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Laurie Clarke


Hermann Hauser: ‘It’s in Nvidia’s interests to destroy Arm’

SoftBank is in advanced talks with US chip company Nvidia to sell Arm – with a price in the region of £32bn reportedly being thrown around. But Nvidia’s purchase of the Cambridge-based chip designer would not only strike a blow to the UK’s technological sovereignty, but would result in the destruction of Arm itself, Arm co-founder Hermann Hauser has claimed.

Nvidia recently overtook Intel as the most valuable microprocessor company in the world, and its great wealth right now provides it a unique opportunity, says Hauser. “They are the semiconductor company that can buy Arm to destroy it – and it is very much in its interest to destroy Arm because they [would] gain a lot more than the 40bn that they pay for it,” he claims.

Hauser says the acquisition would allow Nvidia to swipe “the microprocessor crown from Intel”, and become the chip supplier for 95 per cent of mobile phones, 90 per cent of embedded controllers for the internet of things, as well as taking the PC and data centre markets. 

Hauser spun off Arm from Acorn Computers in 1990. The company designs semiconductor chips that are customised by other companies for various different purposes. Its designs are currently used in billions of smartphones around the world.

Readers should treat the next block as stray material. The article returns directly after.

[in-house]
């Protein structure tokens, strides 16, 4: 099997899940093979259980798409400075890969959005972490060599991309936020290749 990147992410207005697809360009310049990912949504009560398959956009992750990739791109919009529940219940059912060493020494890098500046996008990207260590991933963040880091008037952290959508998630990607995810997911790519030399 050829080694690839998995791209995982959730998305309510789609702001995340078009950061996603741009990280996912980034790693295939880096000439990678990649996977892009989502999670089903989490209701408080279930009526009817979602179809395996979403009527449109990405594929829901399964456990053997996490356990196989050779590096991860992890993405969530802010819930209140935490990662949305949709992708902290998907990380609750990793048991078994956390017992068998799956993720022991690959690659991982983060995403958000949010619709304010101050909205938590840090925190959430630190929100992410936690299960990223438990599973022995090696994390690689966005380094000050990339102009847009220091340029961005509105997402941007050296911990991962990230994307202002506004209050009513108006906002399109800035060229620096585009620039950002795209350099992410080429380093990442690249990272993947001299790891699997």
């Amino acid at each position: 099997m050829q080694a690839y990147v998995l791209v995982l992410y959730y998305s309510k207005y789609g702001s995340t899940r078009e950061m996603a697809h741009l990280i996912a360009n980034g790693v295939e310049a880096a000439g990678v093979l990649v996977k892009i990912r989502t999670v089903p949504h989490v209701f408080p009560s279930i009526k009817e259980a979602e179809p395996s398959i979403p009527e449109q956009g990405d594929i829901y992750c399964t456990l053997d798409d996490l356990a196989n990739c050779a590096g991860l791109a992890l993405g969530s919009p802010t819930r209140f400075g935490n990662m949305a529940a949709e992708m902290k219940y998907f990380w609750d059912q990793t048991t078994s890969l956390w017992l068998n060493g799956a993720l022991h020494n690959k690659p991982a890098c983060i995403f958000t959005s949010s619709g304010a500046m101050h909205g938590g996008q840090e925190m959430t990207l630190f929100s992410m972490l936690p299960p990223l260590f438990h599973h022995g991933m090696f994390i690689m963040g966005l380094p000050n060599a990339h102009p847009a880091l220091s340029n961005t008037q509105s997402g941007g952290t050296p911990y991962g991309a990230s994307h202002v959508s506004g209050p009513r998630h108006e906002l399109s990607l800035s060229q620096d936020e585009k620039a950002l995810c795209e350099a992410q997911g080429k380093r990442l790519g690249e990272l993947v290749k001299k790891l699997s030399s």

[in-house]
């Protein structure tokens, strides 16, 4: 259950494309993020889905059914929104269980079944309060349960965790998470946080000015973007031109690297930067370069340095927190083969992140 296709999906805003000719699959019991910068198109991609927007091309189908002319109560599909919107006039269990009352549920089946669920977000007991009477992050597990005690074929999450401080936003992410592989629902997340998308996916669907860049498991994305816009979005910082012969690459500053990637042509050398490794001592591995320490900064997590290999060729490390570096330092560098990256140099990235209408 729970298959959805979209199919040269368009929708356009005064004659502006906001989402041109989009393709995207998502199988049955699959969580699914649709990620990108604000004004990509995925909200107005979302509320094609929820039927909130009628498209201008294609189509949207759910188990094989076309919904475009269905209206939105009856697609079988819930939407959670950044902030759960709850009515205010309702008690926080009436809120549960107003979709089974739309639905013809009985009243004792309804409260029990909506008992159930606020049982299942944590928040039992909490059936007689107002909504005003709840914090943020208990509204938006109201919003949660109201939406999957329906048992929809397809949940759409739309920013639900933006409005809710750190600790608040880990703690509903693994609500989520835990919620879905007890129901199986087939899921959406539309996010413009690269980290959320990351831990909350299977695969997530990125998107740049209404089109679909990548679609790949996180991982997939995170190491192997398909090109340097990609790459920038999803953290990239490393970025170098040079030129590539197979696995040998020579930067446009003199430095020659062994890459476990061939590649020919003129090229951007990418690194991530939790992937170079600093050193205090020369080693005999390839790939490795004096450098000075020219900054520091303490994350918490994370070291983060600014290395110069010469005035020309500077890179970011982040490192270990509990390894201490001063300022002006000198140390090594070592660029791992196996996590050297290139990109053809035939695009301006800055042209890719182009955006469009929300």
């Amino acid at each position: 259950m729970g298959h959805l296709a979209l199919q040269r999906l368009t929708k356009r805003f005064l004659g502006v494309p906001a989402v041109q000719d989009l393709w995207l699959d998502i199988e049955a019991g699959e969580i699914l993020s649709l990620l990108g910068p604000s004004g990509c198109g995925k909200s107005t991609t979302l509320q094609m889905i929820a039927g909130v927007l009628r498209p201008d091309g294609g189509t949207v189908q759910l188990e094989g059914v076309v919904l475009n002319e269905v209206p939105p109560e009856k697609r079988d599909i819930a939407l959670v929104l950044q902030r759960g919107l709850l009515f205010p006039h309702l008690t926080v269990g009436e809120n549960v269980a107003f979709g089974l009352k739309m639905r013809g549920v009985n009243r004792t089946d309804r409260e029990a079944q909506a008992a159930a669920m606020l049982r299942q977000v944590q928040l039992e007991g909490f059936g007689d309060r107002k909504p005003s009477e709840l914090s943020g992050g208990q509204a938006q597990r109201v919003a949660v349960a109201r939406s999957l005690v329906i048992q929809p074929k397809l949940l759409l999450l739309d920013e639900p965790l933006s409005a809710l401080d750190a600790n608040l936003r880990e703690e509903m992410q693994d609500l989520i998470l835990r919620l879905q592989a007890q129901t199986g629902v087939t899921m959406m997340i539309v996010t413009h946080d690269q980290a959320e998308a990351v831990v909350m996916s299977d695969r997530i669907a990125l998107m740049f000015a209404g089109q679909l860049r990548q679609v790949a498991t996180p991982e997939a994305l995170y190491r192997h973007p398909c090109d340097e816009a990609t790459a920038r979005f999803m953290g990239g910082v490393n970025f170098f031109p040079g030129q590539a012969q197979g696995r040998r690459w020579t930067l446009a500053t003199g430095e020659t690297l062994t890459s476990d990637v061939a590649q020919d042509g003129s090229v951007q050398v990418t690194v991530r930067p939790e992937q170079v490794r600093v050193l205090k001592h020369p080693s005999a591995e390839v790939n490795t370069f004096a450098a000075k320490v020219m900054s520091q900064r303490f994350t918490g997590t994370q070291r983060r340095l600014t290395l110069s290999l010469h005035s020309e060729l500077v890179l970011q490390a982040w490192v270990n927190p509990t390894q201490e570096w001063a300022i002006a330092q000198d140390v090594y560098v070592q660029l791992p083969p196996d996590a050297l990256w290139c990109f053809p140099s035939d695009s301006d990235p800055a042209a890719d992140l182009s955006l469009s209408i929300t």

Hauser says that an Arm acquisition is a means for Nvidia to become the dominant microprocessor company in the world, “at the same time as they can prevent their main competitors” from making use of further Arm developments. Instead, competitors would need to “scramble” to create their own architecture, handing Nvidia the edge. 

Nvidia and SoftBank declined to comment. Arm said it does not comment on speculation.

Read next: Arm co-founder: Nvidia sale is because Softbank over-invested in firm

Up until now, Arm’s business model is acting as the “Switzerland of the semiconductor industry” – maintaining relations with many customers around the world. “Most of them of course, are competitors of Nvidia,” says Hauser. Japanese technology investment firm SoftBank acquired Arm in 2016, but ensured the company’s continued neutrality. 

California-based Nvidia currently specialises in GPUs (graphical processing units) that were originally used primarily in gaming, but have since found a range of applications in AI, cryptocurrency mining and scientific research. In data centres, they are now used for the data-intensive process of training AI systems.

However, the company doesn’t have the CPU (central processing unit) firepower that is still largely Intel’s domain. The purchase of Arm is seen as a means of both strengthening the company’s position in the data centre market, as well as entering new markets such as smartphones and IoT. 

Nvidia already licenses IP from Arm, meaning that it wouldn’t necessarily need to acquire Arm to gain anything it doesn’t already have. The acquisition would likely rile competitors, because it would mean that in addition to selling its own chips, Nvidia would be licensing IP to other companies too. For these reasons, the acquisition would attract competition scrutiny, but perhaps not before the sale goes through. 

Another Arm co-founder, Tudor Brown, previously told NS Tech that he couldn’t imagine why any company would want to buy Arm if it wasn’t seeking to give itself an unfair advantage such as “early access” or to “deprive the other guys from having whatever innovations were to take place”.